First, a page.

“He proceeded, simply trying to follow the roadmap of Goodrich that this court has laid out for parties as to how they can confront these difficult situations,” Sleeth told the justices.
At oral argument, Justice D. Arthur Kelsey described the risk in graphic terms: “You’ve got a doomsday weapon that you just got hit by, and if you get out of that doomsday weapon, you can start talking about the merits of the case. But, if the doomsday weapon takes you out, there’s nothing more for you to say.”
Daniel R. Quarles of Williamsburg, counsel for sister Eleanor, contended the Goodrich ruling did not create a “blanket exception” for declaratory judgment actions in the face of no-contest provisions.
“There is just no precedent in American jurisprudence … for that kind of ‘Mother-may-I’ pleading. And to open the door and allow that, … the positive effect of no-contest provisions and preventing litigation – that would just go out the window,” Quarles told the justices.
Alternative pleading approved
But the Supreme Court gave a unanimous thumbs-up to the two-step method of testing a no-contest provision.
“We now give our express approval to the alternative-pleading model implicitly accepted in Goodrich,” wrote Kelsey for the full court. McGinty erred by disregarding the “if-and-only-if” proviso of Count I, the court said.
The trial judge also erred in viewing Count II as challenge to the trust document and ordering forfeiture of Chip’s interest.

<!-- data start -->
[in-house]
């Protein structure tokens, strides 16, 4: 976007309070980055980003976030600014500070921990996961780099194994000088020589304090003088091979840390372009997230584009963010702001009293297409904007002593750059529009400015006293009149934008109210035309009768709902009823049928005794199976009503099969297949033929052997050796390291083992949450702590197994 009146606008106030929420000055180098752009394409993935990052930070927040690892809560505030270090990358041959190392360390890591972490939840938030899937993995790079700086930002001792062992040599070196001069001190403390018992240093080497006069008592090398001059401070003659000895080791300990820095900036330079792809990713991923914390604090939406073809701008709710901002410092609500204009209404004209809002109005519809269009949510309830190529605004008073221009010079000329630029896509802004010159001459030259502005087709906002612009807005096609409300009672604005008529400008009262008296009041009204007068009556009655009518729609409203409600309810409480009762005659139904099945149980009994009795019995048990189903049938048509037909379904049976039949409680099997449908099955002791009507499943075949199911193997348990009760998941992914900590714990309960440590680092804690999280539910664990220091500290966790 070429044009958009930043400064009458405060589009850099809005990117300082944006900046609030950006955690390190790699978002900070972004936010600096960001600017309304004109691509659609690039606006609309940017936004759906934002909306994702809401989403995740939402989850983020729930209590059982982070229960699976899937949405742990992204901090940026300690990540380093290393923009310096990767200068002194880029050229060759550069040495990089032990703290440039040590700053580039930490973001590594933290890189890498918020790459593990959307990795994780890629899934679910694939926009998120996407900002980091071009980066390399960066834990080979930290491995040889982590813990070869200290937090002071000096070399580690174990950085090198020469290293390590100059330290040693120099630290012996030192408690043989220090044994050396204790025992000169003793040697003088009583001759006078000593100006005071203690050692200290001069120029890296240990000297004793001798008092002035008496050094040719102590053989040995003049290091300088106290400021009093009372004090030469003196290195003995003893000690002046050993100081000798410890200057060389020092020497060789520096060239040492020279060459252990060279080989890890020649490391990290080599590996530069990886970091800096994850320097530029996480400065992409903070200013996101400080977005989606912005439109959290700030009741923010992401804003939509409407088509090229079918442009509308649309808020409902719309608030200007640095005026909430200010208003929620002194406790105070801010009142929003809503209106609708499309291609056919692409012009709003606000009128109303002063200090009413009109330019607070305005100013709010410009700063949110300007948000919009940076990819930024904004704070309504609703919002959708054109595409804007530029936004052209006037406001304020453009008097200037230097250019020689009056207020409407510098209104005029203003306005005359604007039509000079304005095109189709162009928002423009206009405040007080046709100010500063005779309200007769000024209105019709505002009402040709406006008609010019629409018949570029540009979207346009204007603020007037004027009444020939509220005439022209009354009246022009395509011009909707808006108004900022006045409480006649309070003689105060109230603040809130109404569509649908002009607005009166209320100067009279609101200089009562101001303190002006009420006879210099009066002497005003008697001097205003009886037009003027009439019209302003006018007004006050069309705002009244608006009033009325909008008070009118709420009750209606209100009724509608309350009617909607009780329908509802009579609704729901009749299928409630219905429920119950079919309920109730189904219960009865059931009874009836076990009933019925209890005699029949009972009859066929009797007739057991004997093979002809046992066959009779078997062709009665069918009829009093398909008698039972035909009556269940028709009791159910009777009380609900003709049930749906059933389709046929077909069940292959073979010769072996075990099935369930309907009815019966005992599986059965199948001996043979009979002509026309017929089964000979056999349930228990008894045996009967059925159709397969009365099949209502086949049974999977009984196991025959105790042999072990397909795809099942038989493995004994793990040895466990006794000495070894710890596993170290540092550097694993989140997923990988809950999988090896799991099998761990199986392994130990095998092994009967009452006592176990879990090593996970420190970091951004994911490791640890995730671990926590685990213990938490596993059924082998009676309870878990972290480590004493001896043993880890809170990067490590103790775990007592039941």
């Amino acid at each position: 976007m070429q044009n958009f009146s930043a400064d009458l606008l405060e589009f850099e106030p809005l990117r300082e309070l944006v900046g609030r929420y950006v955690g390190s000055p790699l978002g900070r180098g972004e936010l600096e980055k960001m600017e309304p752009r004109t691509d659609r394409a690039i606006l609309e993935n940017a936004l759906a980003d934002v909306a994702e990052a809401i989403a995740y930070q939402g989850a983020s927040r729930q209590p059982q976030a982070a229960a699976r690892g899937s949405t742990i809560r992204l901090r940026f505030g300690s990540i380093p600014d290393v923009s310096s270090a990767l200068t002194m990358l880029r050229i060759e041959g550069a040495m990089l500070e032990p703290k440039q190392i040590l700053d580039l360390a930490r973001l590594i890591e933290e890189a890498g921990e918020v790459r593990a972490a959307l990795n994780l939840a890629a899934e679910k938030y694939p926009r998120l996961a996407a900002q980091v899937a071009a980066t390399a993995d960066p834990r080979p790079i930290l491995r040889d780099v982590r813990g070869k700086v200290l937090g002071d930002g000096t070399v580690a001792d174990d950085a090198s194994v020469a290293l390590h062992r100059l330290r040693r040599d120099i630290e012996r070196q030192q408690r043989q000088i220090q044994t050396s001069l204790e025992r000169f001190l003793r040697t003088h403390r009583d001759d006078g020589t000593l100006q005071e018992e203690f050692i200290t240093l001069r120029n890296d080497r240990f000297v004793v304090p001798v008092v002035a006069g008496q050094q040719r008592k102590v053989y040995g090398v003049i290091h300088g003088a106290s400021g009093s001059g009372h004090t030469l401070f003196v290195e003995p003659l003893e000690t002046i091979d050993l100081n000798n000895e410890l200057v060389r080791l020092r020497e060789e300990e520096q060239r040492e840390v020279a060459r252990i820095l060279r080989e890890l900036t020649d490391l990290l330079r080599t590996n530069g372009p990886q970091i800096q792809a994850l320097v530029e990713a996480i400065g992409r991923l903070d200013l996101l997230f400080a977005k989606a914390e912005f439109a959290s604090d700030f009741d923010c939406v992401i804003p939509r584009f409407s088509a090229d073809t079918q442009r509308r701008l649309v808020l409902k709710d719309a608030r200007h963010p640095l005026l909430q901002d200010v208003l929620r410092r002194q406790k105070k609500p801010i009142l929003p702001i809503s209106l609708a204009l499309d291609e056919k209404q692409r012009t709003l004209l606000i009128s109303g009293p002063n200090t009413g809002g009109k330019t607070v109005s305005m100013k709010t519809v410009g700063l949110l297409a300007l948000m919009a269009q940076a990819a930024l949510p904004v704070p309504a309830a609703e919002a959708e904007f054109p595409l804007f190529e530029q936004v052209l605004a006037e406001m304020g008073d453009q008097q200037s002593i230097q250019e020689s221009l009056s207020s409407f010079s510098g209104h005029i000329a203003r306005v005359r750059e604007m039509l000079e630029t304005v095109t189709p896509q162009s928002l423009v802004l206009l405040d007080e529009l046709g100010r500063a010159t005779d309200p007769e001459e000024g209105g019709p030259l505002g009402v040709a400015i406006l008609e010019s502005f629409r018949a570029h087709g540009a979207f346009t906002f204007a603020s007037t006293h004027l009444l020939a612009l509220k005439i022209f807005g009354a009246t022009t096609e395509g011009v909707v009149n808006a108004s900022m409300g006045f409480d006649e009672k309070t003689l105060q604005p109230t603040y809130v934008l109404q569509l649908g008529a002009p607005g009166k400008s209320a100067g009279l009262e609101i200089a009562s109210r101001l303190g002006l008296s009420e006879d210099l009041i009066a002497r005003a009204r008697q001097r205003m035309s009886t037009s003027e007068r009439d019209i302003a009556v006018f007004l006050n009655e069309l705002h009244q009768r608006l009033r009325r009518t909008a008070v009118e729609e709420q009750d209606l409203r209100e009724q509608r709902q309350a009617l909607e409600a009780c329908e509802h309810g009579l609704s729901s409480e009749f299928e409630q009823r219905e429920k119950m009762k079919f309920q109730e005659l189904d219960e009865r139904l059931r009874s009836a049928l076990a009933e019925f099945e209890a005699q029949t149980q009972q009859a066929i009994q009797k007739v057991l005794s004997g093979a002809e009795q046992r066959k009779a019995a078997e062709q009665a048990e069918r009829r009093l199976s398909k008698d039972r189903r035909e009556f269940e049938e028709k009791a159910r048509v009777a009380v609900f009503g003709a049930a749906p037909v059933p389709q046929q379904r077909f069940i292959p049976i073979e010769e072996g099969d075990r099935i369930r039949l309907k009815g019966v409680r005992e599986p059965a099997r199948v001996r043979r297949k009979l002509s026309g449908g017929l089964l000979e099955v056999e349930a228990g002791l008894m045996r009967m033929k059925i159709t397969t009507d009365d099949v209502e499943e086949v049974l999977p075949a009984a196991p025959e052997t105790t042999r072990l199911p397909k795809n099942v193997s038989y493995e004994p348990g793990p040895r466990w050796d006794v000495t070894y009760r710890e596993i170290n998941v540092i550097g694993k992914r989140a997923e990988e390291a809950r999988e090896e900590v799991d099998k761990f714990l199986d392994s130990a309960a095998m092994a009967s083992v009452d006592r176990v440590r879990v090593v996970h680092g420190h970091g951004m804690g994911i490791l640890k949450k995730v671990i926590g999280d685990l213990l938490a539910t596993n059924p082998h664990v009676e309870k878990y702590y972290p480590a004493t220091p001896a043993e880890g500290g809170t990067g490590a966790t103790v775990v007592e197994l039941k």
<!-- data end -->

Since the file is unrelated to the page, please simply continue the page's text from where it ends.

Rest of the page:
“Construing a legal document and contesting it are two different things. The distinction may be fine, but it is a sharp one,” Kelsey wrote.
Chip sought a narrow interpretation of the trust’s waiver of the inform-and-report obligation, but the trial court “equated Chip’s disagreement with the broad interpretation as an outright contest of the provision itself,” the court said.
“The point of Goodrich, however, was to provide a safe harbor for seeking a judicial interpretation of a disputed provision without the risk of the request for interpretation being characterized as an attempt to invalidate the provision,” Kelsey wrote.
The court rejected Eleanor’s contention that any request for interpretation triggers forfeiture.
“[W]e have never addressed (much less approved) a no-contest provision seeking to seal the courthouse doors to a litigant seeking an interpretation (rather than an invalidation) of a trust or will provision,” Kelsey wrote.
No-contest provisions are simultaneously strictly enforced and strictly construed, the court said.
“By strictly enforced, we mean that we will enforce the provision without any wincing on our part concerning its alleged harshness or unfairness – so long as the testator or settlor clearly intended the forfeiture,” Kelsey wrote, summarizing the law of in terrorem clauses.
“By strictly construed, we mean that the intent to forfeit must be very clear. The language used must ‘precisely express’ the specific intent to cause a forfeiture,” the court said.
Strictly construed, the language of the Hunter family trust did not “equate a request for an interpretation of the trust’s provisions with a contest of the trust,” the court concluded. The court reversed and remanded the case for further proceedings.
“This helpful ruling will provide estate litigators with greater clarity as to how they can obtain a ruling as to whether a proposed course of action would trigger a no-contest clause, without the risk of having to first take that action and their client risk potential disinheritance as a result,” Sleeth said.